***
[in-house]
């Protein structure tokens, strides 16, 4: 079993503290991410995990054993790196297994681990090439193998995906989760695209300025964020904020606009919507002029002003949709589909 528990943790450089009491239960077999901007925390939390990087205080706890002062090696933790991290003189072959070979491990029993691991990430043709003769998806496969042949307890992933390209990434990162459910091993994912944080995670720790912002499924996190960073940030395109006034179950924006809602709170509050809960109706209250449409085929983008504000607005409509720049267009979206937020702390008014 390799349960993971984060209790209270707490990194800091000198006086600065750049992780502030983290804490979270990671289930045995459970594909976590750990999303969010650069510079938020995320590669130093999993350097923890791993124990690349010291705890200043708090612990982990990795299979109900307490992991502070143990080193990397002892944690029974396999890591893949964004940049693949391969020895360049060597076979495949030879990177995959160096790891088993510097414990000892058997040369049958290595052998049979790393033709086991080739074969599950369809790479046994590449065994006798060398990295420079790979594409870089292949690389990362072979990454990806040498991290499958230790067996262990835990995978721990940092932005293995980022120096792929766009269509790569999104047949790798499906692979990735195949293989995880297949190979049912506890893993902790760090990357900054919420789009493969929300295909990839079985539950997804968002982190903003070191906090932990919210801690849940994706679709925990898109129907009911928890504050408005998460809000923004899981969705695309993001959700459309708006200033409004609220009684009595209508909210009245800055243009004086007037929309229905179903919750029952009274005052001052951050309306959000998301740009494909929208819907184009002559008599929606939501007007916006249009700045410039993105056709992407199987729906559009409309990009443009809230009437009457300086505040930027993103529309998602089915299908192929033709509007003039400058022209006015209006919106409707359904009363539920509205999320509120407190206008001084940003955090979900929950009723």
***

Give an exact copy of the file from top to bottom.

[in-house]
């Protein structure tokens, strides 16, 4: 079993503290991410995990054993790196297994681990090439193998995906989760695209300025964020904020606009919507002029002003949709589909 528990943790450089009491239960077999901007925390939390990087205080706890002062090696933790991290003189072959070979491990029993691991990430043709003769998806496969042949307890992933390209990434990162459910091993994912944080995670720790912002499924996190960073940030395109006034179950924006809602709170509050809960109706209250449409085929983008504000607005409509720049267009979206937020702390008014 390799349960993971984060209790209270707490990194800091000198006086600065750049992780502030983290804490979270990671289930045995459970594909976590750990999303969010650069510079938020995320590669130093999993350097923890791993124990690349010291705890200043708090612990982990990795299979109900307490992991502070143990080193990397002892944690029974396999890591893949964004940049693949391969020895360049060597076979495949030879990177995959160096790891088993510097414990000892058997040369049958290595052998049979790393033709086991080739074969599950369809790479046994590449065994006798060398990295420079790979594409870089292949690389990362072979990454990806040498991290499958230790067996262990835990995978721990940092932005293995980022120096792929766009269509790569999104047949790798499906692979990735195949293989995880297949190979049912506890893993902790760090990357900054919420789009493969929300295909990839079985539950997804968002982190903003070191906090932990919210801690849940994706679709925990898109129907009911928890504050408005998460809000923004899981969705695309993001959700459309708006200033409004609220009684009595209508909210009245800055243009004086007037929309229905179903919750029952009274005052001052951050309306959000998301740009494909929208819907184009002559008599929606939501007007916006249009700045410039993105056709992407199987729906559009409309990009443009809230009437009457300086505040930027993103529309998602089915299908192929033709509007003039400058022209006015209006919106409707359904009363539920509205999320509120407190206008001084940003955090979900929950009723």